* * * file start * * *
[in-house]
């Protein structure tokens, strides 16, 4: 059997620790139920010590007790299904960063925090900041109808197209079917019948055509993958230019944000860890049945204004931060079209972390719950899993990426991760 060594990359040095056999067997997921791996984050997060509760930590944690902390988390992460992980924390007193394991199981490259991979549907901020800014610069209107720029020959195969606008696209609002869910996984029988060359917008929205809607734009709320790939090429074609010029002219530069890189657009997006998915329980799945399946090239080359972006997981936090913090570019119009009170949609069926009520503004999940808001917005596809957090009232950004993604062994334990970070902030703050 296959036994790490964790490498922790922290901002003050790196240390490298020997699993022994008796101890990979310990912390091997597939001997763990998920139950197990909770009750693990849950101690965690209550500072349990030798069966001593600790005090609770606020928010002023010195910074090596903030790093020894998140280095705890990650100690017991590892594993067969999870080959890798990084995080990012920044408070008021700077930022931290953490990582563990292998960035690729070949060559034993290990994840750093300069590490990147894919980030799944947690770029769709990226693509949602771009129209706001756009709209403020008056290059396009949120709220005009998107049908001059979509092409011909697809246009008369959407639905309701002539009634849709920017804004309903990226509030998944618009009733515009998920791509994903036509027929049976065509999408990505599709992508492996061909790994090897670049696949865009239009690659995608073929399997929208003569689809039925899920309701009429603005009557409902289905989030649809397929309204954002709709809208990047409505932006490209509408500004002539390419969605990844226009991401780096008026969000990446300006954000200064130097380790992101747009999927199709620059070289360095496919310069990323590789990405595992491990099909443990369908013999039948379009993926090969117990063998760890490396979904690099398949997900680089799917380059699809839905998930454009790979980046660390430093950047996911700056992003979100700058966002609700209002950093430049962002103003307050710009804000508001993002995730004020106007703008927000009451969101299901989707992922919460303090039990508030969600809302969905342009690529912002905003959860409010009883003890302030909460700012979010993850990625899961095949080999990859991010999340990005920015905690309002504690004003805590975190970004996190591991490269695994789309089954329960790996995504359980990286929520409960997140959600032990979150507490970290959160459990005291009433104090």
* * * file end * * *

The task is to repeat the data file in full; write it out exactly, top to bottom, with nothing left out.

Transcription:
[in-house]
């Protein structure tokens, strides 16, 4: 059997620790139920010590007790299904960063925090900041109808197209079917019948055509993958230019944000860890049945204004931060079209972390719950899993990426991760 060594990359040095056999067997997921791996984050997060509760930590944690902390988390992460992980924390007193394991199981490259991979549907901020800014610069209107720029020959195969606008696209609002869910996984029988060359917008929205809607734009709320790939090429074609010029002219530069890189657009997006998915329980799945399946090239080359972006997981936090913090570019119009009170949609069926009520503004999940808001917005596809957090009232950004993604062994334990970070902030703050 296959036994790490964790490498922790922290901002003050790196240390490298020997699993022994008796101890990979310990912390091997597939001997763990998920139950197990909770009750693990849950101690965690209550500072349990030798069966001593600790005090609770606020928010002023010195910074090596903030790093020894998140280095705890990650100690017991590892594993067969999870080959890798990084995080990012920044408070008021700077930022931290953490990582563990292998960035690729070949060559034993290990994840750093300069590490990147894919980030799944947690770029769709990226693509949602771009129209706001756009709209403020008056290059396009949120709220005009998107049908001059979509092409011909697809246009008369959407639905309701002539009634849709920017804004309903990226509030998944618009009733515009998920791509994903036509027929049976065509999408990505599709992508492996061909790994090897670049696949865009239009690659995608073929399997929208003569689809039925899920309701009429603005009557409902289905989030649809397929309204954002709709809208990047409505932006490209509408500004002539390419969605990844226009991401780096008026969000990446300006954000200064130097380790992101747009999927199709620059070289360095496919310069990323590789990405595992491990099909443990369908013999039948379009993926090969117990063998760890490396979904690099398949997900680089799917380059699809839905998930454009790979980046660390430093950047996911700056992003979100700058966002609700209002950093430049962002103003307050710009804000508001993002995730004020106007703008927000009451969101299901989707992922919460303090039990508030969600809302969905342009690529912002905003959860409010009883003890302030909460700012979010993850990625899961095949080999990859991010999340990005920015905690309002504690004003805590975190970004996190591991490269695994789309089954329960790996995504359980990286929520409960997140959600032990979150507490970290959160459990005291009433104090």